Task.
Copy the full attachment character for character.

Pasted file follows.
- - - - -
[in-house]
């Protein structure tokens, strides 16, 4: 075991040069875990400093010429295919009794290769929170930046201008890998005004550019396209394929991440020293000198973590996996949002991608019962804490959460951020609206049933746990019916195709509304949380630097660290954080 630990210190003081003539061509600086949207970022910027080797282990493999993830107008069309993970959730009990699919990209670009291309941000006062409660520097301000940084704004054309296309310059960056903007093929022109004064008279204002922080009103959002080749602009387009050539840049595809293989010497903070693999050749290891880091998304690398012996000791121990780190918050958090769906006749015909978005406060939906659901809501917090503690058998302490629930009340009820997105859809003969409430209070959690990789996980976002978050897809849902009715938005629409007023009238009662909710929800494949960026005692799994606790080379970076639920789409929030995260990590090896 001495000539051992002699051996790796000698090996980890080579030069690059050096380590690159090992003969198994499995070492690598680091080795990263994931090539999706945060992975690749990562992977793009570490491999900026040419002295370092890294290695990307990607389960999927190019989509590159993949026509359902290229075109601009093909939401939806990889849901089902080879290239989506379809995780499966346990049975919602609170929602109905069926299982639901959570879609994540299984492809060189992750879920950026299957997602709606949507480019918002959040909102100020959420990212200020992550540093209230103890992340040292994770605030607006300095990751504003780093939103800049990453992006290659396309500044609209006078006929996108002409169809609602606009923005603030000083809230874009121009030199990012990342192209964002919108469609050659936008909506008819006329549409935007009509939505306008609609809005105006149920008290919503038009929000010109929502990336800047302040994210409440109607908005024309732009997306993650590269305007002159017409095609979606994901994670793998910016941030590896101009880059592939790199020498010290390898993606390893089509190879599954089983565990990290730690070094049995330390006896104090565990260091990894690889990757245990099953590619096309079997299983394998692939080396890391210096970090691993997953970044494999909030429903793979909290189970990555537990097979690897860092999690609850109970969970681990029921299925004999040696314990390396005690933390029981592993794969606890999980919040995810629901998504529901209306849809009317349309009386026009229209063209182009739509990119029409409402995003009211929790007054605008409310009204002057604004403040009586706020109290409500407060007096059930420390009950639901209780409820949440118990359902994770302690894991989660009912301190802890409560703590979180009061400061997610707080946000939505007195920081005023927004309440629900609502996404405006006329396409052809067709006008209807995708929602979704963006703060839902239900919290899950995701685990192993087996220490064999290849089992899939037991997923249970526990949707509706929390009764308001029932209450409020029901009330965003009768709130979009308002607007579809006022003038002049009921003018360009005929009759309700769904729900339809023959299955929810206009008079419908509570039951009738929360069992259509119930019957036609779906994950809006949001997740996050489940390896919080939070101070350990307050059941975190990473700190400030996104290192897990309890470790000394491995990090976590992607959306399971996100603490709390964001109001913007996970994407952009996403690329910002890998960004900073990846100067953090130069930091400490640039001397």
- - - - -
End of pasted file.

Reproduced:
[in-house]
């Protein structure tokens, strides 16, 4: 075991040069875990400093010429295919009794290769929170930046201008890998005004550019396209394929991440020293000198973590996996949002991608019962804490959460951020609206049933746990019916195709509304949380630097660290954080 630990210190003081003539061509600086949207970022910027080797282990493999993830107008069309993970959730009990699919990209670009291309941000006062409660520097301000940084704004054309296309310059960056903007093929022109004064008279204002922080009103959002080749602009387009050539840049595809293989010497903070693999050749290891880091998304690398012996000791121990780190918050958090769906006749015909978005406060939906659901809501917090503690058998302490629930009340009820997105859809003969409430209070959690990789996980976002978050897809849902009715938005629409007023009238009662909710929800494949960026005692799994606790080379970076639920789409929030995260990590090896 001495000539051992002699051996790796000698090996980890080579030069690059050096380590690159090992003969198994499995070492690598680091080795990263994931090539999706945060992975690749990562992977793009570490491999900026040419002295370092890294290695990307990607389960999927190019989509590159993949026509359902290229075109601009093909939401939806990889849901089902080879290239989506379809995780499966346990049975919602609170929602109905069926299982639901959570879609994540299984492809060189992750879920950026299957997602709606949507480019918002959040909102100020959420990212200020992550540093209230103890992340040292994770605030607006300095990751504003780093939103800049990453992006290659396309500044609209006078006929996108002409169809609602606009923005603030000083809230874009121009030199990012990342192209964002919108469609050659936008909506008819006329549409935007009509939505306008609609809005105006149920008290919503038009929000010109929502990336800047302040994210409440109607908005024309732009997306993650590269305007002159017409095609979606994901994670793998910016941030590896101009880059592939790199020498010290390898993606390893089509190879599954089983565990990290730690070094049995330390006896104090565990260091990894690889990757245990099953590619096309079997299983394998692939080396890391210096970090691993997953970044494999909030429903793979909290189970990555537990097979690897860092999690609850109970969970681990029921299925004999040696314990390396005690933390029981592993794969606890999980919040995810629901998504529901209306849809009317349309009386026009229209063209182009739509990119029409409402995003009211929790007054605008409310009204002057604004403040009586706020109290409500407060007096059930420390009950639901209780409820949440118990359902994770302690894991989660009912301190802890409560703590979180009061400061997610707080946000939505007195920081005023927004309440629900609502996404405006006329396409052809067709006008209807995708929602979704963006703060839902239900919290899950995701685990192993087996220490064999290849089992899939037991997923249970526990949707509706929390009764308001029932209450409020029901009330965003009768709130979009308002607007579809006022003038002049009921003018360009005929009759309700769904729900339809023959299955929810206009008079419908509570039951009738929360069992259509119930019957036609779906994950809006949001997740996050489940390896919080939070101070350990307050059941975190990473700190400030996104290192897990309890470790000394491995990090976590992607959306399971996100603490709390964001109001913007996970994407952009996403690329910002890998960004900073990846100067953090130069930091400490640039001397």